Knowledge equals empowerment so as a woman surviving in today’s world where your safety could be compromised anywhere, you should be aware of how the legal system can back you up. Protesting on the streets and online protests like #MeToo may be a way to create awareness and report incidents but understanding of the legal roadmap in cases of crime against women is a necessity. Legal expert Indrani Lahiri of Kochhar & Co. talked to HerZindagi about the Nirbhaya case and women’s safety laws and here are the insights she had to offer.

The Landmark Nirbhaya Case

With a spate in the number of sexual assaults and rape cases in the country coming to light every day, the media coverage thereof has also been growing manifold. The Nirbhaya case, where four of the accused were convicted for the murder of Nirbhaya who was raped and tortured on a bus in New Delhi jolted the Indian masses and forced the country to confront the menace of sexual violence in the society at large. The case has reverberated with thousands of Indians who came out on the streets to express their anguish and rage after the incident. It shook the conscience of the people of the country and the requirement of laws, safety measures for women and their effective implementation resonates even today despite the Government taking steps and bringing in laws to prevent and redress such happenings. The Nirbhaya case still reminds us of the vulnerability which is prevalent in our society today for women not only in the rural areas but in the capital of the country and across the world as well.

No matter how many laws, rules and regulations are brought in force or how many safety measures are implemented, real positive change in the society can be brought in only by the change in the mindset of the people. Respect for one another irrespective of gender needs to be inculcated right from childhood by parents, peers, teachers alike to bring about a sustained change in outlook towards women and alleviating the issue.

Read More: 6th Anniversary Of Nirbhaya-Learn Self Defence, Be Self Sufficient!

A Look At Women's Safety Laws

womens safety laws

  • On December 9, 2013, The Sexual Harassment of Women at Workplace (Prevention, Prohibition and Redressal) Act, 2013 (POSH Act) was passed by the Government for the protection of women in the workplace and for redressal of her grievances. The POSH Act mandates employer of every workplace having ten or more workers to constitute an Internal Complaints Committee (ICC) for receiving complaints of sexual harassment from women working in the organization and to conduct a fair inquiry as per procedure laid down in the POSH act and provide effective redressal to the woman.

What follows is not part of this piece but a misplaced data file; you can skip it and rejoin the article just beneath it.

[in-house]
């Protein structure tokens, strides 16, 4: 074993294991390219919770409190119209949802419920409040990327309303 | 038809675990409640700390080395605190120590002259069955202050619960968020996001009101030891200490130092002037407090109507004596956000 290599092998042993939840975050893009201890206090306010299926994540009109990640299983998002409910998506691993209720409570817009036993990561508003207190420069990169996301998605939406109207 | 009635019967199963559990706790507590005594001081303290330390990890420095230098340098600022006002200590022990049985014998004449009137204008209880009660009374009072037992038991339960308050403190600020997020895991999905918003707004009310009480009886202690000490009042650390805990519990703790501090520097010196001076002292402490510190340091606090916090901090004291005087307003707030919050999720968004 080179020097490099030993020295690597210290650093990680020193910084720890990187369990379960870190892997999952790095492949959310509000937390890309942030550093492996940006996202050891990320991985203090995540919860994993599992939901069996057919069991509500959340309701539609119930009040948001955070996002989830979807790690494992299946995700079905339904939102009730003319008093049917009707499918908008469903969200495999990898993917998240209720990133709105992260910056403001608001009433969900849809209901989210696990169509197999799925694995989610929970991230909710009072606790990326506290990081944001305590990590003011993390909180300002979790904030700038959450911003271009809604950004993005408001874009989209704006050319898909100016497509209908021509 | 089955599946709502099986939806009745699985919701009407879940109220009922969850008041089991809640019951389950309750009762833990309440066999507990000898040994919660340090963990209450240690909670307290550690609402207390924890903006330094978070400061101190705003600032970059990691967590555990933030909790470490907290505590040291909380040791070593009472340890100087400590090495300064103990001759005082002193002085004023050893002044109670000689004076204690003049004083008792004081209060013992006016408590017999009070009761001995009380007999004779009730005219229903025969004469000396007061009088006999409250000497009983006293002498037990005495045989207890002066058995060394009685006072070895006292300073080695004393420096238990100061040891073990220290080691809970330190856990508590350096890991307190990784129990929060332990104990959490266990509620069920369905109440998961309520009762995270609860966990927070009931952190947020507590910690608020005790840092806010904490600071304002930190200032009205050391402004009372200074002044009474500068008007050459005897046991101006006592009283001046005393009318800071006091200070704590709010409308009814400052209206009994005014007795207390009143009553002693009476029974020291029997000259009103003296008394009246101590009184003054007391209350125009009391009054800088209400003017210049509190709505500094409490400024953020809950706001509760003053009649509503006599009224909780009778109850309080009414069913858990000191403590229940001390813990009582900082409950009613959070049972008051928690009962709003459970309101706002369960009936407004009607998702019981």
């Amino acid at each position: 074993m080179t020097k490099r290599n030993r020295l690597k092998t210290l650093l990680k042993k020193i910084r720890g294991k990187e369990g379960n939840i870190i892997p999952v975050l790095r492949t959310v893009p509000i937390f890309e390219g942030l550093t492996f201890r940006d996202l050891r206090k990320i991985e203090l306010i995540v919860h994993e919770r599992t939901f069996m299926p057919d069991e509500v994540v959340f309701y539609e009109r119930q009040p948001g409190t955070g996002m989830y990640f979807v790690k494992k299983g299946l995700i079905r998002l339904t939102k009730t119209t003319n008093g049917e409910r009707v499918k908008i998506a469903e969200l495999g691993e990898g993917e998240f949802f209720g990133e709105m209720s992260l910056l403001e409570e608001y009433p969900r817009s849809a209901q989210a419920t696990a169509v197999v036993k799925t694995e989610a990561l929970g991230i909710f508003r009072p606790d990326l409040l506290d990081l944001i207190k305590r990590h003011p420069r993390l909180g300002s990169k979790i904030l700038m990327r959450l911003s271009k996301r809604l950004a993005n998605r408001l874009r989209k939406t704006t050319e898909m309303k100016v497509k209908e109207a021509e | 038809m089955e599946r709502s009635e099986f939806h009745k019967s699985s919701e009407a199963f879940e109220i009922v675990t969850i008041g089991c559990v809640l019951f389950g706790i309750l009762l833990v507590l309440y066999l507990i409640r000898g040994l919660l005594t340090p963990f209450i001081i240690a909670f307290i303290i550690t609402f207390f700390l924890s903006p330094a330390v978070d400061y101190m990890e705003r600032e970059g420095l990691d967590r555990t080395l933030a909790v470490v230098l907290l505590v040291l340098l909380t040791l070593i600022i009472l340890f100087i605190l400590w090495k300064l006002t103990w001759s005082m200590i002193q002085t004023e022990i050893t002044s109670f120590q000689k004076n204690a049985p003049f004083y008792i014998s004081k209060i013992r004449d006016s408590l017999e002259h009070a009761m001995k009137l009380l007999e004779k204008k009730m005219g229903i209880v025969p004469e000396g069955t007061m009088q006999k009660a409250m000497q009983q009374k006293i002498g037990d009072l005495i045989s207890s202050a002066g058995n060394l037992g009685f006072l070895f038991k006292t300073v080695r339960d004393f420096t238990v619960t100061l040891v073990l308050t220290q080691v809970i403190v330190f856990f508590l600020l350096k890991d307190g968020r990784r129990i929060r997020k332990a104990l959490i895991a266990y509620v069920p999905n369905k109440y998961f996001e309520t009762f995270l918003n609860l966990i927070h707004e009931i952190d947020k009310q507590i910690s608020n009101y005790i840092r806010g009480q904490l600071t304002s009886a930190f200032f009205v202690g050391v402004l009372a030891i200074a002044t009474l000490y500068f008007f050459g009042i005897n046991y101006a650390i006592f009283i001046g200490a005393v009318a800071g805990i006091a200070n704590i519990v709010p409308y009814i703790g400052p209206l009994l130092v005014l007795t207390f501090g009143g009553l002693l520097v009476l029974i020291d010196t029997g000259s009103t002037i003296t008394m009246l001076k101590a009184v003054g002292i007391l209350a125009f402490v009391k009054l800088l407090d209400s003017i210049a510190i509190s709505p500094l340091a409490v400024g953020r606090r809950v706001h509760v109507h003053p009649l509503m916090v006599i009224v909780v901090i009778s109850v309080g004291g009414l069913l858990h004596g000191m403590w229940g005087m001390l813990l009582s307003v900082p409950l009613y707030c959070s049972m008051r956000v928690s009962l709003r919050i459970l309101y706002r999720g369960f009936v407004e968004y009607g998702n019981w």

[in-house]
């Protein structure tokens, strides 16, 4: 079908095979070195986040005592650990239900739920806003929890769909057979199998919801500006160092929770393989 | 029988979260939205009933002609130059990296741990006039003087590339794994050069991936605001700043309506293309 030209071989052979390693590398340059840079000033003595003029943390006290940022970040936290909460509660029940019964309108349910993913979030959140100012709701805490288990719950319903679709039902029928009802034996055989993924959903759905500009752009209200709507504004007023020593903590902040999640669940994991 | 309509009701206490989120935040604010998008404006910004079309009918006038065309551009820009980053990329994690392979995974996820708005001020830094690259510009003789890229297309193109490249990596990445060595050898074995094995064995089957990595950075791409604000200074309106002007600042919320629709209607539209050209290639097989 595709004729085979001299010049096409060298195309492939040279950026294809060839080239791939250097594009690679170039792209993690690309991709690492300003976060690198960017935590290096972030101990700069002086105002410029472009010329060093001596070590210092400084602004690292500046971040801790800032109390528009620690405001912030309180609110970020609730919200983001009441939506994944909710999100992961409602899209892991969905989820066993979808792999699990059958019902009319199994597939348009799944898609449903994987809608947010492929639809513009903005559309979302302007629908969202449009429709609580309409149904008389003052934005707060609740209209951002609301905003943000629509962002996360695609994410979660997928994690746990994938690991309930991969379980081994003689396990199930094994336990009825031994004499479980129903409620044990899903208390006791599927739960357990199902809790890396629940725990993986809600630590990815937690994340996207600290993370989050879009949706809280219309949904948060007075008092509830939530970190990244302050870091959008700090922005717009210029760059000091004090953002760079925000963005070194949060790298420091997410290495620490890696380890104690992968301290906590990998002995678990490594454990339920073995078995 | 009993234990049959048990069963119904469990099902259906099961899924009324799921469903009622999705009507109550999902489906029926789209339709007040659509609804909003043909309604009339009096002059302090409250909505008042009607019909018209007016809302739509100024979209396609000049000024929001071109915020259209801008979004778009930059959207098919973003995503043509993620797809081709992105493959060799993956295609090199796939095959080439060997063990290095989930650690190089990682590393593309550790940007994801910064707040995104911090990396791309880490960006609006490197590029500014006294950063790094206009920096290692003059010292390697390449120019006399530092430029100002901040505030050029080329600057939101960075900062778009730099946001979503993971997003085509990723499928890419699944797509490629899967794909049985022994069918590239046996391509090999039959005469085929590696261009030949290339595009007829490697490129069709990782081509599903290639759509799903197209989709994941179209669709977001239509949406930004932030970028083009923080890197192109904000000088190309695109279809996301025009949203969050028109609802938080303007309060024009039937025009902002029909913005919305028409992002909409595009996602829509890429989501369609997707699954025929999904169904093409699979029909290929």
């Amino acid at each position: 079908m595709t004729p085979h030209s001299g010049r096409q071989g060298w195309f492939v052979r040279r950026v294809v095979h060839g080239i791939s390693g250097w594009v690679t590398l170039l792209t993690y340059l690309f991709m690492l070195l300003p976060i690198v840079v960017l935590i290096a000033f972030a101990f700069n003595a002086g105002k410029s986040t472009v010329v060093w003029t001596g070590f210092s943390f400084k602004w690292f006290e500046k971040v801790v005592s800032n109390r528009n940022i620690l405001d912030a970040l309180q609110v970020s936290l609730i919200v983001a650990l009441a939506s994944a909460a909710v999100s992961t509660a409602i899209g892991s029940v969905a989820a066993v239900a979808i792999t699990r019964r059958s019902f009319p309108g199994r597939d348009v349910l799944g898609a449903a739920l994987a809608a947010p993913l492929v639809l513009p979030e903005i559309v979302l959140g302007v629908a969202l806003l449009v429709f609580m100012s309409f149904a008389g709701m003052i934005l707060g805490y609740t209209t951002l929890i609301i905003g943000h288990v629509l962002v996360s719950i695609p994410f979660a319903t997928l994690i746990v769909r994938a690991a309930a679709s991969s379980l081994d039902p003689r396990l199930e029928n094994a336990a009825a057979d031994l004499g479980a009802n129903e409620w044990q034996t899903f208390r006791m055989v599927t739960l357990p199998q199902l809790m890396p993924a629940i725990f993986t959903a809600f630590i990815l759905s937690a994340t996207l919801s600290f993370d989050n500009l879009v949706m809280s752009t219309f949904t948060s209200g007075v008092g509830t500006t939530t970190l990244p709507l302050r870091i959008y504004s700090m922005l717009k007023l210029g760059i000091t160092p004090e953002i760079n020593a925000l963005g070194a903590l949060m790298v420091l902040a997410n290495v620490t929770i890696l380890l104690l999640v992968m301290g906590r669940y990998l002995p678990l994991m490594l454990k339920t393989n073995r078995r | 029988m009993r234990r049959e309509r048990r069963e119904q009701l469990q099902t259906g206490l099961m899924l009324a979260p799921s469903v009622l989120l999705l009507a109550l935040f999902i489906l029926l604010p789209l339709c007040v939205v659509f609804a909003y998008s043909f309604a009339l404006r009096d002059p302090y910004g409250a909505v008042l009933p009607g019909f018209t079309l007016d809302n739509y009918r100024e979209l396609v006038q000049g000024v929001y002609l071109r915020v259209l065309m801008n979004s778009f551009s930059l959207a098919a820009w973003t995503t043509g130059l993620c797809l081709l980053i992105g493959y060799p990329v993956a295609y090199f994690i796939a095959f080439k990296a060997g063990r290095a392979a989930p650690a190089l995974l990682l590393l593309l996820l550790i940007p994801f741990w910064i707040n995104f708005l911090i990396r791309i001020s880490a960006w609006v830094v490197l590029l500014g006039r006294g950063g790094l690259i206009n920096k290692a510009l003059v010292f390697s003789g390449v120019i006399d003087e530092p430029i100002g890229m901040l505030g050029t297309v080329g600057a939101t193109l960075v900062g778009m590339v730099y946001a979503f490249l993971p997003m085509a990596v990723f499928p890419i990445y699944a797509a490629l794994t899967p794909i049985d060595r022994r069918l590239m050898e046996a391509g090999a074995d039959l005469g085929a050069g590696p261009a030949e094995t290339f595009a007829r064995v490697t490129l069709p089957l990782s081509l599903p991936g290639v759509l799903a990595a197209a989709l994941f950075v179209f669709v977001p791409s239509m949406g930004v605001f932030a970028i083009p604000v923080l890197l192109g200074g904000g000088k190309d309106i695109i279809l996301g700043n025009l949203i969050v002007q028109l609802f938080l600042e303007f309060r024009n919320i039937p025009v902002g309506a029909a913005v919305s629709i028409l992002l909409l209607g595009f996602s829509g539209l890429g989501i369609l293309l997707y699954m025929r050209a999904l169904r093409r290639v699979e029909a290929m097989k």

• On February 3, 2013, the Criminal Law (Amendment) Act 2013 was promulgated which provided for amendments to the Indian Penal Code, Indian Evidence Act, and Code of Criminal Procedure, 1973, on laws related to sexual offences. Certain Sections that were introduced by this amendment were:
    • Sections 326 A and 326 B (relating to voluntarily causing grievous hurt by use of acid or attempting to do so);
    • Section 354A which defined what constituted sexual harassment - showing pornography against the will of a woman, a demand for sexual favours, physical contact and advances involving unwelcome and explicit sexual overtures.
    • Section 354(B) dealing with assault or use of criminal force to women to disrobe; Section 354 (C) relating to the offence of Voyeurism which deals with capturing the images of a women in a private act in circumstances where she would usually have the expectation of not being observed;
    • Section 354 (D) relating to Stalking;  
    • Section 376(A) was introduced which provides for punishment with rigorous imprisonment (to a man who has committed the offence of Rape) for at least 20 years, which may extend to life imprisonment or with death for causing death or persistent vegetative state of the victim.   
  • The Indecent representation of women (Prohibition) Act, 1986 inter-alia prohibits any person from publishing, or arranging or exhibition any advertisement which contains indecent representation of women in any form. It also prohibits publication or sending by post of books, pamphlets, etc. containing indecent representation of women.
  • The Dowry Prohibition Act, 1961 inter-alia prohibits the giving and taking of dowry directly or indirectly from the parents, relatives or guardian of a bride or bridegroom. 
  • The Protection of women from Domestic Violence Act, 2005 provides for protection of the rights of women under the Constitution who are victims of violence occurring within the family.

To read more on women’s issues, women’s empowerment, women’s NGOs, women’s safety apps, career and education tips, keep reading HerZindagi and #BeSmart.

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